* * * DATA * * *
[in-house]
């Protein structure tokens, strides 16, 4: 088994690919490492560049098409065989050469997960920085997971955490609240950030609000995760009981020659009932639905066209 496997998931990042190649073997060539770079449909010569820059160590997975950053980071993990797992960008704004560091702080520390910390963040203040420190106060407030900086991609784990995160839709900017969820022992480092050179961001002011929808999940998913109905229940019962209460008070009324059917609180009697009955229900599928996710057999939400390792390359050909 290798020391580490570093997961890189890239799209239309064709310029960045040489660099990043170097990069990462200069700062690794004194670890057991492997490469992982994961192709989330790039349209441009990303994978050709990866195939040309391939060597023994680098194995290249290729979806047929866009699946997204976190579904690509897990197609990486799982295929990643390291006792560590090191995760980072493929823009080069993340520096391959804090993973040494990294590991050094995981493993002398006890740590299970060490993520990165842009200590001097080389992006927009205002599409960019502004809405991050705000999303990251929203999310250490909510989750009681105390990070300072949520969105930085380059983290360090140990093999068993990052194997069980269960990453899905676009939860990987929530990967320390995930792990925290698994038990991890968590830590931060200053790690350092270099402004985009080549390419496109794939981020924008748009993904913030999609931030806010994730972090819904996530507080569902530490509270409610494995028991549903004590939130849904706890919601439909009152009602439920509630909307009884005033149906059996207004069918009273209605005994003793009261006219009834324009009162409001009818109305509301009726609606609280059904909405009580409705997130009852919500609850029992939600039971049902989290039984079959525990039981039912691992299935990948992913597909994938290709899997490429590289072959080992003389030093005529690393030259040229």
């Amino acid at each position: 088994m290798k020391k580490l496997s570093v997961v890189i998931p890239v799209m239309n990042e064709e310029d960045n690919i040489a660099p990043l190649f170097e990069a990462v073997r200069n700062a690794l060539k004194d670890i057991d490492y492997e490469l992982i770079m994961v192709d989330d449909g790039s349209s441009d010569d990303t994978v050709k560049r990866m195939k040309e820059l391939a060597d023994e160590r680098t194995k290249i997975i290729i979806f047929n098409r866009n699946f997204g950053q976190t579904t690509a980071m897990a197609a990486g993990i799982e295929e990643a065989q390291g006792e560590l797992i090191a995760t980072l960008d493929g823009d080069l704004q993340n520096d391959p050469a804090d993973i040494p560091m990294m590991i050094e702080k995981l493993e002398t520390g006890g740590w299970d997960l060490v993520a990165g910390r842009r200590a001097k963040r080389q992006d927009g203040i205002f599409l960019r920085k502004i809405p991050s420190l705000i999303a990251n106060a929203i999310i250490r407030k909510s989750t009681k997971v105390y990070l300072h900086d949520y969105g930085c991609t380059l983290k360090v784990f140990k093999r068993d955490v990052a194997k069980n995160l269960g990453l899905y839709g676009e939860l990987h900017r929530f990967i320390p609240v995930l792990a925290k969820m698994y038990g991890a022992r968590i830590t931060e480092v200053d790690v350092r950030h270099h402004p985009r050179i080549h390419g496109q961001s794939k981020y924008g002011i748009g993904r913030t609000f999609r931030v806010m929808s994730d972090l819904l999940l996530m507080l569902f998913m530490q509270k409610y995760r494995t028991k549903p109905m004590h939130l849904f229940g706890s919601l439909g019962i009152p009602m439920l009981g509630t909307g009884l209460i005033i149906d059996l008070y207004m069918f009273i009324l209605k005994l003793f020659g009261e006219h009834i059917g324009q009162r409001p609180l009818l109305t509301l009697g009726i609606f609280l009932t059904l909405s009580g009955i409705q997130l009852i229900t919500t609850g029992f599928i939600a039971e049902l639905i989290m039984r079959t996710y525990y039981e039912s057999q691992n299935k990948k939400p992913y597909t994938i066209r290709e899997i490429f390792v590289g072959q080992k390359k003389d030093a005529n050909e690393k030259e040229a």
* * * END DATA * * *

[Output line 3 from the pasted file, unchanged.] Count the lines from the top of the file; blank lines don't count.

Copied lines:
């Amino acid at each position: 088994m290798k020391k580490l496997s570093v997961v890189i998931p890239v799209m239309n990042e064709e310029d960045n690919i040489a660099p990043l190649f170097e990069a990462v073997r200069n700062a690794l060539k004194d670890i057991d490492y492997e490469l992982i770079m994961v192709d989330d449909g790039s349209s441009d010569d990303t994978v050709k560049r990866m195939k040309e820059l391939a060597d023994e160590r680098t194995k290249i997975i290729i979806f047929n098409r866009n699946f997204g950053q976190t579904t690509a980071m897990a197609a990486g993990i799982e295929e990643a065989q390291g006792e560590l797992i090191a995760t980072l960008d493929g823009d080069l704004q993340n520096d391959p050469a804090d993973i040494p560091m990294m590991i050094e702080k995981l493993e002398t520390g006890g740590w299970d997960l060490v993520a990165g910390r842009r200590a001097k963040r080389q992006d927009g203040i205002f599409l960019r920085k502004i809405p991050s420190l705000i999303a990251n106060a929203i999310i250490r407030k909510s989750t009681k997971v105390y990070l300072h900086d949520y969105g930085c991609t380059l983290k360090v784990f140990k093999r068993d955490v990052a194997k069980n995160l269960g990453l899905y839709g676009e939860l990987h900017r929530f990967i320390p609240v995930l792990a925290k969820m698994y038990g991890a022992r968590i830590t931060e480092v200053d790690v350092r950030h270099h402004p985009r050179i080549h390419g496109q961001s794939k981020y924008g002011i748009g993904r913030t609000f999609r931030v806010m929808s994730d972090l819904l999940l996530m507080l569902f998913m530490q509270k409610y995760r494995t028991k549903p109905m004590h939130l849904f229940g706890s919601l439909g019962i009152p009602m439920l009981g509630t909307g009884l209460i005033i149906d059996l008070y207004m069918f009273i009324l209605k005994l003793f020659g009261e006219h009834i059917g324009q009162r409001p609180l009818l109305t509301l009697g009726i609606f609280l009932t059904l909405s009580g009955i409705q997130l009852i229900t919500t609850g029992f599928i939600a039971e049902l639905i989290m039984r079959t996710y525990y039981e039912s057999q691992n299935k990948k939400p992913y597909t994938i066209r290709e899997i490429f390792v590289g072959q080992k390359k003389d030093a005529n050909e690393k030259e040229a």